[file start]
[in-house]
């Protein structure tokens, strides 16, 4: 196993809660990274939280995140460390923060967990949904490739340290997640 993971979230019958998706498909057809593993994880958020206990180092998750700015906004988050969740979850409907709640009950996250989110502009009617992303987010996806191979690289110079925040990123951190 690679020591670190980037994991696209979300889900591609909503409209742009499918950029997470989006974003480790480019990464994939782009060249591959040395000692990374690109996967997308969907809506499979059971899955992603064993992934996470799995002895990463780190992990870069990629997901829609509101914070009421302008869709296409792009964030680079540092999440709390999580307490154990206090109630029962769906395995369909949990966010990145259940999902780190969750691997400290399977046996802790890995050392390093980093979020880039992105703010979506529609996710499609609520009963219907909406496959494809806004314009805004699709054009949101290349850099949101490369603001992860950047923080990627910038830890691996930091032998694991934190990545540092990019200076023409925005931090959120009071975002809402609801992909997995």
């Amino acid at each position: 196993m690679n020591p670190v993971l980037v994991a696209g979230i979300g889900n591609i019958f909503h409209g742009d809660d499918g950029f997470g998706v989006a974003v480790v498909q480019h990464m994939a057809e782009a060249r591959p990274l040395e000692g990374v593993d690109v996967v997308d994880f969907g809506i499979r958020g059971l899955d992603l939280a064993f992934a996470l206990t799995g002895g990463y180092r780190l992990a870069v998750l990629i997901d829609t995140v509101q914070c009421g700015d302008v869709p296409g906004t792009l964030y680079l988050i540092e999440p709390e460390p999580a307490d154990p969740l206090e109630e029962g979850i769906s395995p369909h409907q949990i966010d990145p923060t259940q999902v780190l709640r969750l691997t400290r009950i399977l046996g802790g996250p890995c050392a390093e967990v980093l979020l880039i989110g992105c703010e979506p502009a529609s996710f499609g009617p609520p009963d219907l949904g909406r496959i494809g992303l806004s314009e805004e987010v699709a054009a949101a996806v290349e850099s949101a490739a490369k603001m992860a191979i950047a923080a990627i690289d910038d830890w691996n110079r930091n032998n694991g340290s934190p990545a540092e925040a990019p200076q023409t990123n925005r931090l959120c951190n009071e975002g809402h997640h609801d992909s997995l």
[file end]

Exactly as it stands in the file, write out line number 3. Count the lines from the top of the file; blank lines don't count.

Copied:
């Amino acid at each position: 196993m690679n020591p670190v993971l980037v994991a696209g979230i979300g889900n591609i019958f909503h409209g742009d809660d499918g950029f997470g998706v989006a974003v480790v498909q480019h990464m994939a057809e782009a060249r591959p990274l040395e000692g990374v593993d690109v996967v997308d994880f969907g809506i499979r958020g059971l899955d992603l939280a064993f992934a996470l206990t799995g002895g990463y180092r780190l992990a870069v998750l990629i997901d829609t995140v509101q914070c009421g700015d302008v869709p296409g906004t792009l964030y680079l988050i540092e999440p709390e460390p999580a307490d154990p969740l206090e109630e029962g979850i769906s395995p369909h409907q949990i966010d990145p923060t259940q999902v780190l709640r969750l691997t400290r009950i399977l046996g802790g996250p890995c050392a390093e967990v980093l979020l880039i989110g992105c703010e979506p502009a529609s996710f499609g009617p609520p009963d219907l949904g909406r496959i494809g992303l806004s314009e805004e987010v699709a054009a949101a996806v290349e850099s949101a490739a490369k603001m992860a191979i950047a923080a990627i690289d910038d830890w691996n110079r930091n032998n694991g340290s934190p990545a540092e925040a990019p200076q023409t990123n925005r931090l959120c951190n009071e975002g809402h997640h609801d992909s997995l």